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BILL DWYRE

Underestimate the Nuggets' Andre Miller at your peril

The Denver point guard, a Verbum Dei High product, is one of the NBA's quiet masters — though as he tormented the Lakers on Tuesday you saw a bit of Michael Jordan and Magic Johnson.

May 09, 2012|Bill Dwyre

So, Lakers fans, if you are still in shock over what Andre Miller did to your team at Staples Center on Tuesday night and want to know more about him, pull up a chair.

Miller seems to fit most fans' image of a journeyman. He is 36, has played for five teams — twice with the Denver Nuggets — and is not generally coveted by NBA fantasy league players.

Tuesday night, when the Nuggets beat the Lakers and sent the playoff series back to Denver for Game 6 on Thursday night — a stunning result for Lakers fans — you saw a bit of Michael Jordan, a pinch of Chris Paul and a smidgen of Magic Johnson all in one point guard. You won't always see that in Miller, because you won't always see him totally unleashed, as he was by George Karl that night against the Lakers.

In the NBA, there are superstars and quiet masters. Miller is the latter. He doesn't self-promote. He's not a great quote. He doesn't tweet controversial stuff or change his name to Andre World Peace. He just plays, all out, every night, as much as they let him and need him to, in whatever uniform he happens to be wearing.

He is from Los Angeles and Verbum Dei High. Two of his most dramatic moments took place right here in Southern California, 14 years apart.

The second time was Tuesday night, when he scored 24 points, had eight assists — including some of the more spectacular alley-oop passes you will ever see — and willed his Nuggets to a win that dragged the more famous, more talented Lakers back to Denver.

The first time was in a 1998 NCAA regional final at what was then the Pond of Anaheim.

Miller was a lightly recruited point guard who had become a star at the University of Utah. That's a little like being the prettiest girl in Siberia.

The Runnin' Utes, coached by a round man in a white sweater named Rick Majerus, played Pac-10 powerhouse Arizona in the regional final. The expectation was that Arizona would win because, well, it was playing Utah. But Utah played a rare triangle-and-two defense, which allowed the Utes to concentrate their man-on-man coverage on Arizona's high-scoring guards, Mike Bibby and Miles Simon, while the other three Utah players stayed in a zone.

Bibby, Simon and Coach Lute Olson looked confused throughout, and Miller went on a rampage, getting 18 points, 14 rebounds and 13 assists. It was only the fourth triple-double to that time in NCAA tournament history, and Utah's 76-51 romp put it in the Final Four in San Antonio.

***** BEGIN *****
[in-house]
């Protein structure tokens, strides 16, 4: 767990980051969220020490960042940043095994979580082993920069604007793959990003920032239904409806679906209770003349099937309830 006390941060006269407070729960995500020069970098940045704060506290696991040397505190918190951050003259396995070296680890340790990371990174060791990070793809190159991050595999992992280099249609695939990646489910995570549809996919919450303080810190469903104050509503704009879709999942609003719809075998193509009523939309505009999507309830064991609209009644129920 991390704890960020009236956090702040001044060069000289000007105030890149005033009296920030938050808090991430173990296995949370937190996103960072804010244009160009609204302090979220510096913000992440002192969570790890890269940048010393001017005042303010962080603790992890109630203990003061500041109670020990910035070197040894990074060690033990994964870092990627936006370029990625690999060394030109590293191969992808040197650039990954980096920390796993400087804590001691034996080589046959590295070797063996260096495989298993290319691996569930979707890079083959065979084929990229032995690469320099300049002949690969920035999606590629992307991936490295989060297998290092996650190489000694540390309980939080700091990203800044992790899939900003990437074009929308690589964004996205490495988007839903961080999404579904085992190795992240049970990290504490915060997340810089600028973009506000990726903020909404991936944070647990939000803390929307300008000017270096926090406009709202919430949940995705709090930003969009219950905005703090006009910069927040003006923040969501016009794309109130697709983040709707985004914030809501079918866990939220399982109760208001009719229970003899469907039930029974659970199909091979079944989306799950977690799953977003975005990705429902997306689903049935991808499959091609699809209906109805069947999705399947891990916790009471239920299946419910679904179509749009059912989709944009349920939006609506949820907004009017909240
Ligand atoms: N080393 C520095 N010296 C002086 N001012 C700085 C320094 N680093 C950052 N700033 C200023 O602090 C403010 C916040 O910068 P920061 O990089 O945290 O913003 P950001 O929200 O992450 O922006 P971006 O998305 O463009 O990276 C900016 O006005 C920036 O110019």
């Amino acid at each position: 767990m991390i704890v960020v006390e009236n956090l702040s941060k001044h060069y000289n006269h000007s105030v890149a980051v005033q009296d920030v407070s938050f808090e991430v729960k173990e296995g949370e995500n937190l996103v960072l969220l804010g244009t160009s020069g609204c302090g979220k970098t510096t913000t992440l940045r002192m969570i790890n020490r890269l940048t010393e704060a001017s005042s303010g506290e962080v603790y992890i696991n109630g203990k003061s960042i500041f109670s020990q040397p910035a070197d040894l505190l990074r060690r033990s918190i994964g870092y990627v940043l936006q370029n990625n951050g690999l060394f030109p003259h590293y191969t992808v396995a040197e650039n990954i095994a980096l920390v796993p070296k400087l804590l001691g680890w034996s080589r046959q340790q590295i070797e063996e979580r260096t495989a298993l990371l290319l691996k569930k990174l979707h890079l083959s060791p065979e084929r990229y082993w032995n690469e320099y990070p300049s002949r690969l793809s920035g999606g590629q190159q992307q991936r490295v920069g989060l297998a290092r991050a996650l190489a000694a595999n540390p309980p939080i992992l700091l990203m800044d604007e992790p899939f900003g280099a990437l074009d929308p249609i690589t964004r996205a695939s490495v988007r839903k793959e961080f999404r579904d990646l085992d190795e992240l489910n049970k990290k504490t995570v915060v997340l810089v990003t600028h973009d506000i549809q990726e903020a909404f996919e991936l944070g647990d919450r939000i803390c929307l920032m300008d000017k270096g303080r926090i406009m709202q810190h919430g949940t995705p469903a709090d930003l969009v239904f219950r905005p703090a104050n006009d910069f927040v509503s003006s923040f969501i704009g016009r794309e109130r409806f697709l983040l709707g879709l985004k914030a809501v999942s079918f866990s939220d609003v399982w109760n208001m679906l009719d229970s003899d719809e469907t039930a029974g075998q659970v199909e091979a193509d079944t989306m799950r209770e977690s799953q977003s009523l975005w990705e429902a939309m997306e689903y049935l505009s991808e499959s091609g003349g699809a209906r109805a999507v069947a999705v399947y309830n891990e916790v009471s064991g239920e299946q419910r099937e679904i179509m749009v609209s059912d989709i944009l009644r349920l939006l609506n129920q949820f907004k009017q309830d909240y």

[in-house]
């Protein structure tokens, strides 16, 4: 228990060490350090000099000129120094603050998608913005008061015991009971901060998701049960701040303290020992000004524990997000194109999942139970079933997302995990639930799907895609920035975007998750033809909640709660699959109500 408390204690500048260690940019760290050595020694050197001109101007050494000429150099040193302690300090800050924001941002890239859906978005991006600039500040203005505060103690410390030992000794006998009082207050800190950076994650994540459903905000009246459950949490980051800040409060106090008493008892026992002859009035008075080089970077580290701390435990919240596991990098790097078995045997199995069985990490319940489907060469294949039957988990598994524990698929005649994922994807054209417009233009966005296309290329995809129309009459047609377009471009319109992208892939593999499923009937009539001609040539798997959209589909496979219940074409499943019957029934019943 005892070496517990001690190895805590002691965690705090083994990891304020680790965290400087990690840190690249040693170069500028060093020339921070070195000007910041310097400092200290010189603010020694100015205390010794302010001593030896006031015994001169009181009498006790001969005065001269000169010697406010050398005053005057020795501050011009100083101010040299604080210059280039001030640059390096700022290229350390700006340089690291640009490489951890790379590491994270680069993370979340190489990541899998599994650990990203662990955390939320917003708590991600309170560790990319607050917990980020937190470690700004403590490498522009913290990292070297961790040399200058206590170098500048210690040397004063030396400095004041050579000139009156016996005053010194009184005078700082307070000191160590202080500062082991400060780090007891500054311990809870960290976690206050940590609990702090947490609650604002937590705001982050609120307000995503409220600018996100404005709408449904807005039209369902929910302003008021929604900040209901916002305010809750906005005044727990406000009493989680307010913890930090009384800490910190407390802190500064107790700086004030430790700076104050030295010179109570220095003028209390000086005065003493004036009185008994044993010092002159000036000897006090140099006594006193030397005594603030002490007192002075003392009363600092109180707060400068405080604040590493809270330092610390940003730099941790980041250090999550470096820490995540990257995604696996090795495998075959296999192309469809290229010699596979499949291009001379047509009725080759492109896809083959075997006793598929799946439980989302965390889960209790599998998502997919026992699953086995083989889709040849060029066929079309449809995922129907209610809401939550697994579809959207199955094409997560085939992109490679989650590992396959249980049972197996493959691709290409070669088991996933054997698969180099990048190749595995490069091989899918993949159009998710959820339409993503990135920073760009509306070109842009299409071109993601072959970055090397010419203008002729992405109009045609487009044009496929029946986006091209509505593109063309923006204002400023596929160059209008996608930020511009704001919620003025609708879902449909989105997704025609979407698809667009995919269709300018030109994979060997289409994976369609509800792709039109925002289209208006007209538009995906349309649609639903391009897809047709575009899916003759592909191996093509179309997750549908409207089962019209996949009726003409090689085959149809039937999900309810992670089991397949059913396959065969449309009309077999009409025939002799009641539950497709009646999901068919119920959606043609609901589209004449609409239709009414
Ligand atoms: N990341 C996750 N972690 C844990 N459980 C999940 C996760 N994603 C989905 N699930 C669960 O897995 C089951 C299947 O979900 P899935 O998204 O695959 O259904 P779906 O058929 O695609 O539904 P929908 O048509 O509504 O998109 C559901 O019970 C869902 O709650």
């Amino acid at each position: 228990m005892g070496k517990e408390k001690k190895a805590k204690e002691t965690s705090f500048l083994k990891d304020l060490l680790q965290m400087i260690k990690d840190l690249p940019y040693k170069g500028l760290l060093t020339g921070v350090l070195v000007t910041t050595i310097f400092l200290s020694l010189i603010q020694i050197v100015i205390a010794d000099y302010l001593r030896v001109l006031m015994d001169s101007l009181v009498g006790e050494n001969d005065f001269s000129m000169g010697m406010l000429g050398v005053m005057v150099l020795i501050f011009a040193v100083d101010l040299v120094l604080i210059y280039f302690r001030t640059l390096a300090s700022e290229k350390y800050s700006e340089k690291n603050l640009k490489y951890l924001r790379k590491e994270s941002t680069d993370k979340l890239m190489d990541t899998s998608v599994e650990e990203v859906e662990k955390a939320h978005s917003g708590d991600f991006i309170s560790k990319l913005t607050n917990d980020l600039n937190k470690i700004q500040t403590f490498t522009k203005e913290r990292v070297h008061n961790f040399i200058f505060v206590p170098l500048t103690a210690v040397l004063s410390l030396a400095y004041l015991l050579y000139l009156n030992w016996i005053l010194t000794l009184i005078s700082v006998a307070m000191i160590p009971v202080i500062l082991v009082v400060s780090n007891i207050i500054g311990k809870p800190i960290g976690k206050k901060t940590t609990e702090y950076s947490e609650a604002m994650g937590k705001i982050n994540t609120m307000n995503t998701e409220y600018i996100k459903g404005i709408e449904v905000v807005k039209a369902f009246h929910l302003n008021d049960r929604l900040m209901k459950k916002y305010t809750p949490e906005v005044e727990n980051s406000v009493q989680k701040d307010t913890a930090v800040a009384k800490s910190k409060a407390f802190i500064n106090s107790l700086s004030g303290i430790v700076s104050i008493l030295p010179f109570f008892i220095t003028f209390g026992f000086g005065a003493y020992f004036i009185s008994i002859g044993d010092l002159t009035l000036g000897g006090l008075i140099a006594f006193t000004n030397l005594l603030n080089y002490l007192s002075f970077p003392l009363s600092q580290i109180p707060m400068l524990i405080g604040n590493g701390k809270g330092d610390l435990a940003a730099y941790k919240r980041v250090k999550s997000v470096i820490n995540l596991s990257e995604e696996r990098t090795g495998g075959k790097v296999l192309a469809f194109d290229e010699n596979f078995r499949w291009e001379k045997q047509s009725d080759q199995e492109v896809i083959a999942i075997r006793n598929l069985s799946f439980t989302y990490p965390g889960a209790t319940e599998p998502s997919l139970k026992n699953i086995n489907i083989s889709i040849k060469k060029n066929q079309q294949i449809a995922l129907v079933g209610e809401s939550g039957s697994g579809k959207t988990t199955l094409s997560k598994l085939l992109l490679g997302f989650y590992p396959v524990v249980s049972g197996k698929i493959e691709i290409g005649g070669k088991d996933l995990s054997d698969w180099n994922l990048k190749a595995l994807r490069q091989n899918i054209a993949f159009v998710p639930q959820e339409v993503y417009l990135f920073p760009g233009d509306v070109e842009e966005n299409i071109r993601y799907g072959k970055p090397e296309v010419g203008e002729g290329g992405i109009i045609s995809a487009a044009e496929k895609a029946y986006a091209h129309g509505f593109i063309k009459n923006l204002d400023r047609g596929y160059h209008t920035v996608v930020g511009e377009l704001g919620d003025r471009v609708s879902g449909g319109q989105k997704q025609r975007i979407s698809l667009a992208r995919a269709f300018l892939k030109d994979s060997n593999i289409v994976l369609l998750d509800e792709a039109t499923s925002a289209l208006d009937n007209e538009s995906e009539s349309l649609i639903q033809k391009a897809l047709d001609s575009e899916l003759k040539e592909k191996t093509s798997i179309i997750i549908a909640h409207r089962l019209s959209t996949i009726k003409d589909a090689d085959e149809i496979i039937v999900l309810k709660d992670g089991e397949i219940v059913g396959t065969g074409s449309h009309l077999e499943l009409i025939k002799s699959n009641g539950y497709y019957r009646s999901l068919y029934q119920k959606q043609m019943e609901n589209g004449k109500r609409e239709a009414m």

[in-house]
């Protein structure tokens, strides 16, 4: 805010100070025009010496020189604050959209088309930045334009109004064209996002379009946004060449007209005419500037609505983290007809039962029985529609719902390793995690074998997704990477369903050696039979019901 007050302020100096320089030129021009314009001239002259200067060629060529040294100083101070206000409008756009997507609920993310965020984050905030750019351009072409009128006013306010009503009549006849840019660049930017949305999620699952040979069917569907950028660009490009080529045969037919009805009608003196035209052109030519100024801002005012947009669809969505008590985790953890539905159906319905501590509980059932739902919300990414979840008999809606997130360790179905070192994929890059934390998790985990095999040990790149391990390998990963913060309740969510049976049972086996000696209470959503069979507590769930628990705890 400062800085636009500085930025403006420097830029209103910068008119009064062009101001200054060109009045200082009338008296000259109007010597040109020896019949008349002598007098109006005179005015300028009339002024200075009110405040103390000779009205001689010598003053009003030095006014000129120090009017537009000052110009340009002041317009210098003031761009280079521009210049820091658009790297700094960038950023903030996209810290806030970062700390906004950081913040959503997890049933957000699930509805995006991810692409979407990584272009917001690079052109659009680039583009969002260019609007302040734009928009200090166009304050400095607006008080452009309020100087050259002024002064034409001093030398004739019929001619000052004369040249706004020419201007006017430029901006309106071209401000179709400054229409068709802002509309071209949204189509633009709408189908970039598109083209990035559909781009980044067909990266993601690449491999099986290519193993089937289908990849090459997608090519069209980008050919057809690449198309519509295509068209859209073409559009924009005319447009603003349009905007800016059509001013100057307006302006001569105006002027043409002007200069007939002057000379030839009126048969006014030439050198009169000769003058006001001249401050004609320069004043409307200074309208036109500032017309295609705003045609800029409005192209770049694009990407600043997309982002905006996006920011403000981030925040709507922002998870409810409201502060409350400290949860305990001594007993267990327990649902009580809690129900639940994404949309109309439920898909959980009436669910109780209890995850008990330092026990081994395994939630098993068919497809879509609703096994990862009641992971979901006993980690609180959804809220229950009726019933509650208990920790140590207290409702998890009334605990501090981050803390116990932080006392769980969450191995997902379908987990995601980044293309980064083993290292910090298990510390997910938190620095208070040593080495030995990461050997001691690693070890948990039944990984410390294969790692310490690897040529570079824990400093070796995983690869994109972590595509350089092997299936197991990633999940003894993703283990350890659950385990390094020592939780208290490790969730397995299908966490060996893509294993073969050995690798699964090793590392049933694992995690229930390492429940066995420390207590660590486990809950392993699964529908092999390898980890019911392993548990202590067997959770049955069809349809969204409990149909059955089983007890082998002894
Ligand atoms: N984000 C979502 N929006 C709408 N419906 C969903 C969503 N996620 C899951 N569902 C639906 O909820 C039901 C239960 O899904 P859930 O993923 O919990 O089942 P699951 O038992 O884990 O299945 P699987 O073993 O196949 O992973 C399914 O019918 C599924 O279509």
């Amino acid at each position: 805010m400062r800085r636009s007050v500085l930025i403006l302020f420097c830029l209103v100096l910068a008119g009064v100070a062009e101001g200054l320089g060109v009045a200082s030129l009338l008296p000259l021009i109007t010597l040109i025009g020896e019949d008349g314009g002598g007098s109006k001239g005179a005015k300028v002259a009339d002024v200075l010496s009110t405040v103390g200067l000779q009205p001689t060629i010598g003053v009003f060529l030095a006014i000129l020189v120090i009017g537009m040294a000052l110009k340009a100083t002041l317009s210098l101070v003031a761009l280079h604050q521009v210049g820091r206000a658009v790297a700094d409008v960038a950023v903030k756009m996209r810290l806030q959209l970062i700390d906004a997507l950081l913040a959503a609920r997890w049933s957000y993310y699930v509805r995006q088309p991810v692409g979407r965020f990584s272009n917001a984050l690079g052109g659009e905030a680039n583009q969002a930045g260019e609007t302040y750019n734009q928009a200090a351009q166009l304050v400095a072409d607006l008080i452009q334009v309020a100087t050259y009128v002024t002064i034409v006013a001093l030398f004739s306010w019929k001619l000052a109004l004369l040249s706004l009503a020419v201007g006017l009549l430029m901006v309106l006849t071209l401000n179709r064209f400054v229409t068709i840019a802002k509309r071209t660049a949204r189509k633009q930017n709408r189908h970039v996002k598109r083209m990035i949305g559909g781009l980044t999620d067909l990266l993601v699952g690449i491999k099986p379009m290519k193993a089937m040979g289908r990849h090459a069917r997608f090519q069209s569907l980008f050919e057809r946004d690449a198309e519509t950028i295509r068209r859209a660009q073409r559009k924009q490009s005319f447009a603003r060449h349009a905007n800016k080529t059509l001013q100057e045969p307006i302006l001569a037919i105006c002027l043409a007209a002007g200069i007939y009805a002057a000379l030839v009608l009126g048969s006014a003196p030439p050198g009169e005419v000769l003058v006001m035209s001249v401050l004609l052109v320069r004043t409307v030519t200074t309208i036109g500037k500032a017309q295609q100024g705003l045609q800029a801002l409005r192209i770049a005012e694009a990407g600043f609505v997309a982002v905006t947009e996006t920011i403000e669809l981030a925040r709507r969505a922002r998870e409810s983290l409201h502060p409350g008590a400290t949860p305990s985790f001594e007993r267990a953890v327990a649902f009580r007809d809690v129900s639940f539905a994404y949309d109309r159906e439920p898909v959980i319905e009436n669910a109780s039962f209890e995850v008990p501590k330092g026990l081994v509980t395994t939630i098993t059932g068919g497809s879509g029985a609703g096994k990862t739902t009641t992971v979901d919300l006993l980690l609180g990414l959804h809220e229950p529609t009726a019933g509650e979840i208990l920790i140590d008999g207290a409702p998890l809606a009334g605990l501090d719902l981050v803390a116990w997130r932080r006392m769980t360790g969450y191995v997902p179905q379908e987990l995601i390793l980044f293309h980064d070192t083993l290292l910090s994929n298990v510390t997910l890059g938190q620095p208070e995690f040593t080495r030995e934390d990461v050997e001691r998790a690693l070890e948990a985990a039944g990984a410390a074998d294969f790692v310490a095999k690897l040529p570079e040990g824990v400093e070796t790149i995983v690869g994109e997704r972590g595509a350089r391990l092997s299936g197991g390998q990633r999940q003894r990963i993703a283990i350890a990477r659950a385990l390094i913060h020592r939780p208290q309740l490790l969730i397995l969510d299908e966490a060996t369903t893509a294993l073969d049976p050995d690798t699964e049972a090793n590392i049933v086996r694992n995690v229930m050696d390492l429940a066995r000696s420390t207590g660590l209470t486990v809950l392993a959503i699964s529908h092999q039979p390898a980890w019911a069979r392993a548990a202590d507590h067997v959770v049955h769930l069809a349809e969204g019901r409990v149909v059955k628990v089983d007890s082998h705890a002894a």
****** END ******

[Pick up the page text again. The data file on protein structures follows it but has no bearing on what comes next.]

Flash-forward a week to the Saturday of the Final Four.

Majerus puts his team through a walk-through just hours before game time. Each of the four teams gets about half an hour in the Alamodome. The Runnin' Utes pass around rolled-up sweat socks instead of basketballs. It is more acclimating than practicing.

When Utah's time is about to run out, Majerus calls his players together and gives them the game plan. He says the Runnin' Utes will be exactly that against North Carolina. He tells a team that has been taught to make about six passes before it even thinks about shooting, that lives and dies with precise patterns and high-percentage shots, to get the ball off the boards, get it out and go.

The implication is that they are faster than North Carolina, which they know they are not. Surrounding Miller is a collection of big, tall guys that includes Hanno Mottola, Drew Hansen, Alex Jensen and Michael Doleac. None are Olympic sprinters. They look at Majerus as if he's finally lost it, but they say nothing. He is, after all, the architect of the destruction of Miles Simon and Mike Bibby.

Majerus tells them that they will know if this is working as soon as Bill Guthridge, North Carolina's coach, calls a timeout and goes to a zone. What he doesn't tell them is he knows full well they are not anywhere near as fast as North Carolina — but Miller is.

About halfway through the first half, Guthridge calls a timeout and goes to a zone. Miller has taken outlet pass after outlet pass and gone one-on-five. Utah beats North Carolina and then runs out of gas against Kentucky in the final.

In 1999, Miller is drafted by the Cleveland Cavaliers, the eighth pick in the first round, and begins his fine NBA career. He even has one season with the Clippers, in 2002-03. But in then-typical Clippers fashion, it doesn't work out. He doesn't like them and they don't like that he doesn't like them, so he moves on.

In his 13 seasons in the NBA, he has averaged 14.1 points and 7.2 assists. He has also missed a total of eight regular-season games in that span.

Before Tuesday night's game, he made what was termed by his teammates a "fiery speech."

Arron Afflalo said Wednesday morning, "His play on the court spoke even higher than that."

On the broadcast Tuesday night, TNT ran a clip of Karl ranking Miller "in the top 10 all-time of NBA point guards." The broadcast team of Marv Albert and Steve Kerr, who have each seen thousands of games, fudged that to the top 15.

Right now, Lakers fans are more worried about how Miller ranks Thursday night, and maybe even Saturday back at Staples.

For once, the prettiest girl in Siberia is getting noticed.

bill.dwyre@latimes.com

Times staff writer Ben Bolch contributed reporting to this column.

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